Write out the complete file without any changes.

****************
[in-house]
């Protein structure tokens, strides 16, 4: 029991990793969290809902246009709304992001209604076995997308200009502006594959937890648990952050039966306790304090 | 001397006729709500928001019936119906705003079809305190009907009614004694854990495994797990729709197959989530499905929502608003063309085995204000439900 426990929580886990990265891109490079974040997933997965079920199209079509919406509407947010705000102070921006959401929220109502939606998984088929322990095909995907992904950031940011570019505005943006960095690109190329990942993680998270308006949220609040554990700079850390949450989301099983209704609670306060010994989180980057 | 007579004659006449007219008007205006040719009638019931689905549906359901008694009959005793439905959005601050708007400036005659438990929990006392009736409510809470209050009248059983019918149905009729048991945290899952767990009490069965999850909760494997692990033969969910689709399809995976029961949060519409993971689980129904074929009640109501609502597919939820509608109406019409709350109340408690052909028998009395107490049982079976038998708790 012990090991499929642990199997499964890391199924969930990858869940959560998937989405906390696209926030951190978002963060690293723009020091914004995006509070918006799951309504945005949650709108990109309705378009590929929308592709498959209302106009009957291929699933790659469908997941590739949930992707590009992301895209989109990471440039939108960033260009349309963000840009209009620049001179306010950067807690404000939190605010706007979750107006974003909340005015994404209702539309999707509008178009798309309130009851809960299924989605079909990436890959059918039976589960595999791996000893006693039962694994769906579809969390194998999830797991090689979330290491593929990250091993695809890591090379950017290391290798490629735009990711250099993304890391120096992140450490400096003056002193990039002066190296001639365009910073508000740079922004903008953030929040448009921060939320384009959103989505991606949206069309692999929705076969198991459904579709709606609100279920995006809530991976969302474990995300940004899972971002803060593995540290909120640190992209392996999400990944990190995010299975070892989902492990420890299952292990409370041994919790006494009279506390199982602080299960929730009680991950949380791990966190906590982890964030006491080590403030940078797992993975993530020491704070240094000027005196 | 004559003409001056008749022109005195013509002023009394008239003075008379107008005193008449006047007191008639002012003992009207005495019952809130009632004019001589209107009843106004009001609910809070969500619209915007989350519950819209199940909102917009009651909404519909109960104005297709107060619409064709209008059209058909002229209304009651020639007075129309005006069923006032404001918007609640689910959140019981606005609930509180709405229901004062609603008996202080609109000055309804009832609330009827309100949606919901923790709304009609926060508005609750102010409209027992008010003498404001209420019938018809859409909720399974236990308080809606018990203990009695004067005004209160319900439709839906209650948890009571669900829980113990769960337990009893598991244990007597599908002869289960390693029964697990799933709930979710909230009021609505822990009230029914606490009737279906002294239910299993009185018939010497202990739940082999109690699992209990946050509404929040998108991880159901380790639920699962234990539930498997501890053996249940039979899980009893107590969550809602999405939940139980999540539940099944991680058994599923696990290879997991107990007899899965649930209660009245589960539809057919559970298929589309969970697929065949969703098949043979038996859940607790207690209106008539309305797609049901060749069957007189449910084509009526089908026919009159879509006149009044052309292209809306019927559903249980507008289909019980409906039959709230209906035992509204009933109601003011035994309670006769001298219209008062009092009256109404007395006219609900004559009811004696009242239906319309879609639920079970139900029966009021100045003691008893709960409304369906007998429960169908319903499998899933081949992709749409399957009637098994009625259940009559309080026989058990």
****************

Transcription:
[in-house]
């Protein structure tokens, strides 16, 4: 029991990793969290809902246009709304992001209604076995997308200009502006594959937890648990952050039966306790304090 | 001397006729709500928001019936119906705003079809305190009907009614004694854990495994797990729709197959989530499905929502608003063309085995204000439900 426990929580886990990265891109490079974040997933997965079920199209079509919406509407947010705000102070921006959401929220109502939606998984088929322990095909995907992904950031940011570019505005943006960095690109190329990942993680998270308006949220609040554990700079850390949450989301099983209704609670306060010994989180980057 | 007579004659006449007219008007205006040719009638019931689905549906359901008694009959005793439905959005601050708007400036005659438990929990006392009736409510809470209050009248059983019918149905009729048991945290899952767990009490069965999850909760494997692990033969969910689709399809995976029961949060519409993971689980129904074929009640109501609502597919939820509608109406019409709350109340408690052909028998009395107490049982079976038998708790 012990090991499929642990199997499964890391199924969930990858869940959560998937989405906390696209926030951190978002963060690293723009020091914004995006509070918006799951309504945005949650709108990109309705378009590929929308592709498959209302106009009957291929699933790659469908997941590739949930992707590009992301895209989109990471440039939108960033260009349309963000840009209009620049001179306010950067807690404000939190605010706007979750107006974003909340005015994404209702539309999707509008178009798309309130009851809960299924989605079909990436890959059918039976589960595999791996000893006693039962694994769906579809969390194998999830797991090689979330290491593929990250091993695809890591090379950017290391290798490629735009990711250099993304890391120096992140450490400096003056002193990039002066190296001639365009910073508000740079922004903008953030929040448009921060939320384009959103989505991606949206069309692999929705076969198991459904579709709606609100279920995006809530991976969302474990995300940004899972971002803060593995540290909120640190992209392996999400990944990190995010299975070892989902492990420890299952292990409370041994919790006494009279506390199982602080299960929730009680991950949380791990966190906590982890964030006491080590403030940078797992993975993530020491704070240094000027005196 | 004559003409001056008749022109005195013509002023009394008239003075008379107008005193008449006047007191008639002012003992009207005495019952809130009632004019001589209107009843106004009001609910809070969500619209915007989350519950819209199940909102917009009651909404519909109960104005297709107060619409064709209008059209058909002229209304009651020639007075129309005006069923006032404001918007609640689910959140019981606005609930509180709405229901004062609603008996202080609109000055309804009832609330009827309100949606919901923790709304009609926060508005609750102010409209027992008010003498404001209420019938018809859409909720399974236990308080809606018990203990009695004067005004209160319900439709839906209650948890009571669900829980113990769960337990009893598991244990007597599908002869289960390693029964697990799933709930979710909230009021609505822990009230029914606490009737279906002294239910299993009185018939010497202990739940082999109690699992209990946050509404929040998108991880159901380790639920699962234990539930498997501890053996249940039979899980009893107590969550809602999405939940139980999540539940099944991680058994599923696990290879997991107990007899899965649930209660009245589960539809057919559970298929589309969970697929065949969703098949043979038996859940607790207690209106008539309305797609049901060749069957007189449910084509009526089908026919009159879509006149009044052309292209809306019927559903249980507008289909019980409906039959709230209906035992509204009933109601003011035994309670006769001298219209008062009092009256109404007395006219609900004559009811004696009242239906319309879609639920079970139900029966009021100045003691008893709960409304369906007998429960169908319903499998899933081949992709749409399957009637098994009625259940009559309080026989058990």